Calibration Factors – laser power/energy meter
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What are the various factors I see shown on
my power meter in calibrate mode, and should I ever adjust them and how? There are a number
of different factors in calibration mode, each of which has a different role. Some of
them are actually user adjustable – for example, in cases where you need to calibrate against
your own in-house master reference. I must stress that adjusting any internal calibration
factor voids the calibration that was done in the factory. This should only be done in
a case of a clear need; it should only be done with the greatest of care; and it should
only be performed by properly qualified personnel. If you’re not sure if you really need to be
adjusting these factors you probably should not be doing it. Having said that, I will clarify now the meaning
of these different factors. The shape of a given absorber type’s spectral curve is
known and is constant, since it’s a function of the material of which the absorber is made.
The relative response of a given absorber at a particular wavelength compared to the
response at a specified reference wavelength is one kind of factor. Normally 1064 nanometers
is the reference wavelength that we use for this purpose. The user does not
see this factor, by the way, but it’s in their. Let’s call that factor one. The height, up-and-down, of the overall spectral
response curve is a different factor. This represents the overall actual analog sensitivity
of the detector. This is what is normally adjusted to during the calibration process,
since it varies from unit to unit due to all sorts of production tolerances. That’s the
reason, by the way, that we need to calibrate every single unit that’s produced. Let’s call
this factor two. It’s one fixed number for each given individual sensor. As you probably know we use a speed-up algorithm
to speed up the response time of the sensor and give a reading after some one to three
seconds instead of the longer physical response time of the sensor which in some cases might
be as high is ten seconds for example. This speed-up is set during calibration and is
stored as a mathematical function inside the sensor’s EEPROM and is represented by yet
another factor. As I just mentioned we enable the users to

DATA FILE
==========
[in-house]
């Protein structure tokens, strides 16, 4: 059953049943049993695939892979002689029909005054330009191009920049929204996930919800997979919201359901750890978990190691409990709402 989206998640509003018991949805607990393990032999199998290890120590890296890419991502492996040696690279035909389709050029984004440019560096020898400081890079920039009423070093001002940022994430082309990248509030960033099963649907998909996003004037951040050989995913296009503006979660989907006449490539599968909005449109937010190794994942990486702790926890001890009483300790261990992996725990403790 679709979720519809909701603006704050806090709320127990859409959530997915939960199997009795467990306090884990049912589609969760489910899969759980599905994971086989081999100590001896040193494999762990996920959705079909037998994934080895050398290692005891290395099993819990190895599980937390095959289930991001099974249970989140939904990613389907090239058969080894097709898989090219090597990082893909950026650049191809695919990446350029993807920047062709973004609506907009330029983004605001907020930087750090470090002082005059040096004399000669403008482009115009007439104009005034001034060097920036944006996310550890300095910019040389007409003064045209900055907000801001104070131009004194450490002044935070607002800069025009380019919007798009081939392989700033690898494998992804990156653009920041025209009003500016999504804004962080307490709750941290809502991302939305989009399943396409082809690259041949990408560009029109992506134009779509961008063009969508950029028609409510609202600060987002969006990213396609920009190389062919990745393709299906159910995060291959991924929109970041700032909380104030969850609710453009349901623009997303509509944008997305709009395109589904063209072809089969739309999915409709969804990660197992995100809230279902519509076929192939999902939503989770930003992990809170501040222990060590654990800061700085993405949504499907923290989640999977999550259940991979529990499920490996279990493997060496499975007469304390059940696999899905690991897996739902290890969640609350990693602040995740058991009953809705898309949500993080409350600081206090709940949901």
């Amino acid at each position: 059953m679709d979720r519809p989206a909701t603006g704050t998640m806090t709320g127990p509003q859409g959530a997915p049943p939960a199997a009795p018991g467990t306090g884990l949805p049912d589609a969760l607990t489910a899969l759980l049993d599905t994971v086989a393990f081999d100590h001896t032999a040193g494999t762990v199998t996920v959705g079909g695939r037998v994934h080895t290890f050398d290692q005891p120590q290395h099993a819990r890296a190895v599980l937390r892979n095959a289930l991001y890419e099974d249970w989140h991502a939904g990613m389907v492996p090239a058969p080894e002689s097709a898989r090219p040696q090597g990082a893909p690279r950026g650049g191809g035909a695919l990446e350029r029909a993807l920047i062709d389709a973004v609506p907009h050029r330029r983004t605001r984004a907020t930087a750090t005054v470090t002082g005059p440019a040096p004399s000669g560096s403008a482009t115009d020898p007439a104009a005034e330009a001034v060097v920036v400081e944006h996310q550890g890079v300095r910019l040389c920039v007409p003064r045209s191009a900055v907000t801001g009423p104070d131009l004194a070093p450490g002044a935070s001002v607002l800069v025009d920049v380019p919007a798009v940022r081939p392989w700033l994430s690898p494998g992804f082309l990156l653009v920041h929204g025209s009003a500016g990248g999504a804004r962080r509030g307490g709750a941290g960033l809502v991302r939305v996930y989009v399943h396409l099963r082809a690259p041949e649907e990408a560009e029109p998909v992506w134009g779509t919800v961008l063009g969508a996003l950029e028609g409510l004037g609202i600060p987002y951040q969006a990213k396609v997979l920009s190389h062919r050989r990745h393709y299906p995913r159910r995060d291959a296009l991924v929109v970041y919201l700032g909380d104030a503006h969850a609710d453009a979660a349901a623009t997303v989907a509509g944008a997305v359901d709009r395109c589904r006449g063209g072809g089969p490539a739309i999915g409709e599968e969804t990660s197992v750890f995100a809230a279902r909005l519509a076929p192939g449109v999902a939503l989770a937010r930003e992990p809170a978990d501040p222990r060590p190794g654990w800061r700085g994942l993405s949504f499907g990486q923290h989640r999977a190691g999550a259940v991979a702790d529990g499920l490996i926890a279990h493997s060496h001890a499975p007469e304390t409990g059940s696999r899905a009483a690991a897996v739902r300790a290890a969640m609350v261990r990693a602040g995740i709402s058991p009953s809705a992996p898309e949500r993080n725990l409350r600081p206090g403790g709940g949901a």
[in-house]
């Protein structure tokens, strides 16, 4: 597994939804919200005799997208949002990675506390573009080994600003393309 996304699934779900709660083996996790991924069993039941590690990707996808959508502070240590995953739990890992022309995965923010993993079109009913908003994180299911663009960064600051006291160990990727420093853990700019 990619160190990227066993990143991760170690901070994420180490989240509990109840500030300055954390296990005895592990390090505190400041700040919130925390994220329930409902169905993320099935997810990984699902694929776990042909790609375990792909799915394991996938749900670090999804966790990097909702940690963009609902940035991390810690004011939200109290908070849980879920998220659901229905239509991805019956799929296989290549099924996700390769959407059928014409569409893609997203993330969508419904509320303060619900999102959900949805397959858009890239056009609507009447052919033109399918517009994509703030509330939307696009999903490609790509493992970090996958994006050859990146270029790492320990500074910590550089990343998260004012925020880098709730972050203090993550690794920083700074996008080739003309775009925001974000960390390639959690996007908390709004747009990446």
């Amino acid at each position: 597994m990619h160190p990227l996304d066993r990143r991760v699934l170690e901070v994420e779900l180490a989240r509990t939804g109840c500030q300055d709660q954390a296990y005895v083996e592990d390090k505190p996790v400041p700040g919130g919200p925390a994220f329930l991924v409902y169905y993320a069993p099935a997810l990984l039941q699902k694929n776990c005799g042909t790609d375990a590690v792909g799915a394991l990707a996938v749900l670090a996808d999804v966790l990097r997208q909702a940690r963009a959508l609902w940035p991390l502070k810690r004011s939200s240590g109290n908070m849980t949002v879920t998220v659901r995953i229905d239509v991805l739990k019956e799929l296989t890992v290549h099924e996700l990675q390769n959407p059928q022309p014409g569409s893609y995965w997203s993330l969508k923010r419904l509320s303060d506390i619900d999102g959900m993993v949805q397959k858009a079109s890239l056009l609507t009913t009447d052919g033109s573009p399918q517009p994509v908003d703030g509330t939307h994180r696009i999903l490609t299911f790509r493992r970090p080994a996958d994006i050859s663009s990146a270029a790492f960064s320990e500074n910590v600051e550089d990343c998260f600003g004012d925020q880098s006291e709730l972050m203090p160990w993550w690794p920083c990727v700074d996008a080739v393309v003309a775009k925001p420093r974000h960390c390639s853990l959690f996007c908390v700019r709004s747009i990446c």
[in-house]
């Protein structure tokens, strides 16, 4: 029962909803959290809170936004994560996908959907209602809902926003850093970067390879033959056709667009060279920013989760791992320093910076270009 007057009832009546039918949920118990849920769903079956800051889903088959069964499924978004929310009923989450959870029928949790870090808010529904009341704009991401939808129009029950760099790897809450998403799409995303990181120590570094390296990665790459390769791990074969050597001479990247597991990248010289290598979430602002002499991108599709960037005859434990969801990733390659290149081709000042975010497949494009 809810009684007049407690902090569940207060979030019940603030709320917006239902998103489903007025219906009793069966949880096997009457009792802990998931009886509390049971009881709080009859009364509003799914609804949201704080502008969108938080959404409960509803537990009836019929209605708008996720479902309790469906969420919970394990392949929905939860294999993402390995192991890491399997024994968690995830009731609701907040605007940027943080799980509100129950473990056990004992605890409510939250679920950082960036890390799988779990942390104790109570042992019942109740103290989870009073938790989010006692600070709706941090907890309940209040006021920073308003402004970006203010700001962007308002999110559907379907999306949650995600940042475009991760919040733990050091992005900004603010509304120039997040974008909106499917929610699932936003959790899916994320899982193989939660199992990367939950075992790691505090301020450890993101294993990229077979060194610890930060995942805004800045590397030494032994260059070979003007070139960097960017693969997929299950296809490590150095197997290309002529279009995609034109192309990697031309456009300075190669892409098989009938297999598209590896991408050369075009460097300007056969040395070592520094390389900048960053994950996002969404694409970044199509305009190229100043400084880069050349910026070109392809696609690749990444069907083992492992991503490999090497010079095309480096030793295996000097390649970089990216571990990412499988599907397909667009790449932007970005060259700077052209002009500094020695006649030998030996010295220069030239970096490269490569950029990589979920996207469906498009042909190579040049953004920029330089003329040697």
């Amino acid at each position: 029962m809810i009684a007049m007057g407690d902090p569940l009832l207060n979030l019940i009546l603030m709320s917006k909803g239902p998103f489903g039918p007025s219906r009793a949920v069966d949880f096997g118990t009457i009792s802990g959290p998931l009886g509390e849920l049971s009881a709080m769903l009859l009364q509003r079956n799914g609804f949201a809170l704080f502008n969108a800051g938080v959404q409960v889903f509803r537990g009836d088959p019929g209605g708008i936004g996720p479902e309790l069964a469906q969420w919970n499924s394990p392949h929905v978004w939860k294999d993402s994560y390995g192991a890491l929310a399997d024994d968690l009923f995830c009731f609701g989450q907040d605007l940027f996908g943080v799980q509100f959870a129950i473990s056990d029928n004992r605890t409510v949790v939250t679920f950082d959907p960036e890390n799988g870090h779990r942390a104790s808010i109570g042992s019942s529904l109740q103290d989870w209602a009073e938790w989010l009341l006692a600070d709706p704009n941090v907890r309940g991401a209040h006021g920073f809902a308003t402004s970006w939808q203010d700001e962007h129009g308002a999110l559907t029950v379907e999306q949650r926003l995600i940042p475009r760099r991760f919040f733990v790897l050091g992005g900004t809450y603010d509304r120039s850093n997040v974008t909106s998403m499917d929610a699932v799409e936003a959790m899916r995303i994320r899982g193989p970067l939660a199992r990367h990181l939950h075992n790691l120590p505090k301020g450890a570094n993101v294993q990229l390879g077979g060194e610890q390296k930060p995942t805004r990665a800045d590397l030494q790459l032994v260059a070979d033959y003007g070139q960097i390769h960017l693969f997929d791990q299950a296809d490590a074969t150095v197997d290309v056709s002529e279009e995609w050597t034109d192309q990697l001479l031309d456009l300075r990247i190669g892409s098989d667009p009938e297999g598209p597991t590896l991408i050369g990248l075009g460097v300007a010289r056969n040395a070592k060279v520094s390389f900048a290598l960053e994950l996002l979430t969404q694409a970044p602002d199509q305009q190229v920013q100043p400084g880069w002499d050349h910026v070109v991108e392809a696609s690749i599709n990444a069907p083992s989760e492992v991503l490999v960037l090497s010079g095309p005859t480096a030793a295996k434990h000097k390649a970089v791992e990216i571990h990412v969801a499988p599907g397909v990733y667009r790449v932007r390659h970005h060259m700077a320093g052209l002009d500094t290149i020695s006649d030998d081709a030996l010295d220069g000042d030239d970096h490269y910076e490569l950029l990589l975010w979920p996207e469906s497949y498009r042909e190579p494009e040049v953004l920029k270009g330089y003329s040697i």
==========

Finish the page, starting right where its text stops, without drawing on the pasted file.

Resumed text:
adjust the calibration of the sensor, with all due caution, in case they need to calibrate
against their own defined master reference. You can change the calibration for one individual
wavelength or laser setting or for all wavelengths together. Needless to say any changes in such
calibration factors performed with all due caution should be recorded for future reference,
since adjusting any internal calibration factor could be very significant. Now let’s see how this actually works. Here’s
the basic idea. For any given wavelength, the overall factor for the sensor – factor
too as we called it – (remember it’s invisible to the user) times the specific factor one
for that wavelength (its relative response compared to directorates wavelength 1064 nanometers)
gives the final overall factor for that wavelength, which will be displayed as simply “laser
factor.” Let’s see it on an actual instrument. We go
to “calibrate” in the main menu and set it to adjust laser. In other words, adjust
the calibration factor for just this laser wavelength, as opposed to all wavelengths
together. Laser factor 0.7953 over here means the final factor, normally factory set, for
the selected wavelength. In this case, near-infrared means 1064 nanometers. That includes factors
one and two that we just talked about. In other words, this represents both the overall
sensitivity of the detector and the relative sensitivity at a particular wavelength, both
taken into account. Factor 0.7953 over here is a user adjustable
field. If you go to it and press enter, a modify window will open and allow you to change
it. Saving that change will change laser factor accordingly. Note that as you modified the
factor, you see what the original number was and you see the effect on the measurement
reading over here. Note that for near-infrared, in this case, these two factors are actually
the same, because as I mentioned, 1064 nanometers is in fact the reference wavelength that we
use, so this factor represents only the up-down
adjustment of the curve. If you were to change the laser setting to CO2, you would see two
different numbers. There’s one other type of factor, as we said
earlier, and that’s related to the response time speed-up function. This, too, can be
user adjusted. If you go here to menu, response, and then following the onscreen instructions
to recalibrate the response time speed-up. Modifying this factor incorrectly could cause
a response time to slow down or to speed up but with an overshoot or undershoot. In general,
again, any modifications to factory set calibration factors should only be done with the greatest
of care, only if there’s a real need, and only by qualified personnel. [music]

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